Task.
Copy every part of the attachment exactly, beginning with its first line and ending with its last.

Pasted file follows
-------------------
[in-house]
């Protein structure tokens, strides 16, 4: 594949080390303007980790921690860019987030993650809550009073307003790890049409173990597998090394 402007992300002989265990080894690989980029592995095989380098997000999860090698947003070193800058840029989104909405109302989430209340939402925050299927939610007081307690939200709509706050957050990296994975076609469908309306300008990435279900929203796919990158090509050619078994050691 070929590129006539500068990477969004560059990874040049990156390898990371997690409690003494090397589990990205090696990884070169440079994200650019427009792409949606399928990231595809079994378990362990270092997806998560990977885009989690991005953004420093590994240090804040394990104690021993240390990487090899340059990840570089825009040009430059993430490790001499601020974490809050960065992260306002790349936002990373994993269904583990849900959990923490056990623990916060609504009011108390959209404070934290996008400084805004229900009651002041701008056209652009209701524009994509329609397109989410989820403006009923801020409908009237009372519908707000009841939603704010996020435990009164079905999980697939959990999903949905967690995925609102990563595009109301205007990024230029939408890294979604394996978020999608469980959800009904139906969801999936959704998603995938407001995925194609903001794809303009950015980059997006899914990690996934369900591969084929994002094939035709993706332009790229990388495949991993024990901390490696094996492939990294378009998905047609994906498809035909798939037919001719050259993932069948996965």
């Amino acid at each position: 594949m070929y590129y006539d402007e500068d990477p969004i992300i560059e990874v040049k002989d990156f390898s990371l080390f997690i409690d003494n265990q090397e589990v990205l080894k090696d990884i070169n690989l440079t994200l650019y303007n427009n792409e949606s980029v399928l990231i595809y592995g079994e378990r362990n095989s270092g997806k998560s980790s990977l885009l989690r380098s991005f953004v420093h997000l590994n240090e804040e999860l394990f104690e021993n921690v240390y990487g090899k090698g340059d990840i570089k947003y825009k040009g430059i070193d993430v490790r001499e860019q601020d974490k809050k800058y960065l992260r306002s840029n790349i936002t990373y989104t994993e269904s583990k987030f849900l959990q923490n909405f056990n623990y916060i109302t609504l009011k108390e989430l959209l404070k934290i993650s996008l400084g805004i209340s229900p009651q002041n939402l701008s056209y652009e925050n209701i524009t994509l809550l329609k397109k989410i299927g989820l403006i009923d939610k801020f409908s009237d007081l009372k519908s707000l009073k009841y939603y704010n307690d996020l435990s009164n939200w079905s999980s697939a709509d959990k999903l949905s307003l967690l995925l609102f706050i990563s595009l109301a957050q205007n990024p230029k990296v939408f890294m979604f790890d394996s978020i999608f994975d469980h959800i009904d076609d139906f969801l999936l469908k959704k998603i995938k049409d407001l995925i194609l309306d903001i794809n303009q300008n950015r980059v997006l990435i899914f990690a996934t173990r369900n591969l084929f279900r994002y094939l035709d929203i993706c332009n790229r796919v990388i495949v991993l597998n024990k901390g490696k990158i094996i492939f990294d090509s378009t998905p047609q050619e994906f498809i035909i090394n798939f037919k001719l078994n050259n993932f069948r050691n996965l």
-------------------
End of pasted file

[in-house]
């Protein structure tokens, strides 16, 4: 594949080390303007980790921690860019987030993650809550009073307003790890049409173990597998090394 402007992300002989265990080894690989980029592995095989380098997000999860090698947003070193800058840029989104909405109302989430209340939402925050299927939610007081307690939200709509706050957050990296994975076609469908309306300008990435279900929203796919990158090509050619078994050691 070929590129006539500068990477969004560059990874040049990156390898990371997690409690003494090397589990990205090696990884070169440079994200650019427009792409949606399928990231595809079994378990362990270092997806998560990977885009989690991005953004420093590994240090804040394990104690021993240390990487090899340059990840570089825009040009430059993430490790001499601020974490809050960065992260306002790349936002990373994993269904583990849900959990923490056990623990916060609504009011108390959209404070934290996008400084805004229900009651002041701008056209652009209701524009994509329609397109989410989820403006009923801020409908009237009372519908707000009841939603704010996020435990009164079905999980697939959990999903949905967690995925609102990563595009109301205007990024230029939408890294979604394996978020999608469980959800009904139906969801999936959704998603995938407001995925194609903001794809303009950015980059997006899914990690996934369900591969084929994002094939035709993706332009790229990388495949991993024990901390490696094996492939990294378009998905047609994906498809035909798939037919001719050259993932069948996965």
């Amino acid at each position: 594949m070929y590129y006539d402007e500068d990477p969004i992300i560059e990874v040049k002989d990156f390898s990371l080390f997690i409690d003494n265990q090397e589990v990205l080894k090696d990884i070169n690989l440079t994200l650019y303007n427009n792409e949606s980029v399928l990231i595809y592995g079994e378990r362990n095989s270092g997806k998560s980790s990977l885009l989690r380098s991005f953004v420093h997000l590994n240090e804040e999860l394990f104690e021993n921690v240390y990487g090899k090698g340059d990840i570089k947003y825009k040009g430059i070193d993430v490790r001499e860019q601020d974490k809050k800058y960065l992260r306002s840029n790349i936002t990373y989104t994993e269904s583990k987030f849900l959990q923490n909405f056990n623990y916060i109302t609504l009011k108390e989430l959209l404070k934290i993650s996008l400084g805004i209340s229900p009651q002041n939402l701008s056209y652009e925050n209701i524009t994509l809550l329609k397109k989410i299927g989820l403006i009923d939610k801020f409908s009237d007081l009372k519908s707000l009073k009841y939603y704010n307690d996020l435990s009164n939200w079905s999980s697939a709509d959990k999903l949905s307003l967690l995925l609102f706050i990563s595009l109301a957050q205007n990024p230029k990296v939408f890294m979604f790890d394996s978020i999608f994975d469980h959800i009904d076609d139906f969801l999936l469908k959704k998603i995938k049409d407001l995925i194609l309306d903001i794809n303009q300008n950015r980059v997006l990435i899914f990690a996934t173990r369900n591969l084929f279900r994002y094939l035709d929203i993706c332009n790229r796919v990388i495949v991993l597998n024990k901390g490696k990158i094996i492939f990294d090509s378009t998905p047609q050619e994906f498809i035909i090394n798939f037919k001719l078994n050259n993932f069948r050691n996965l």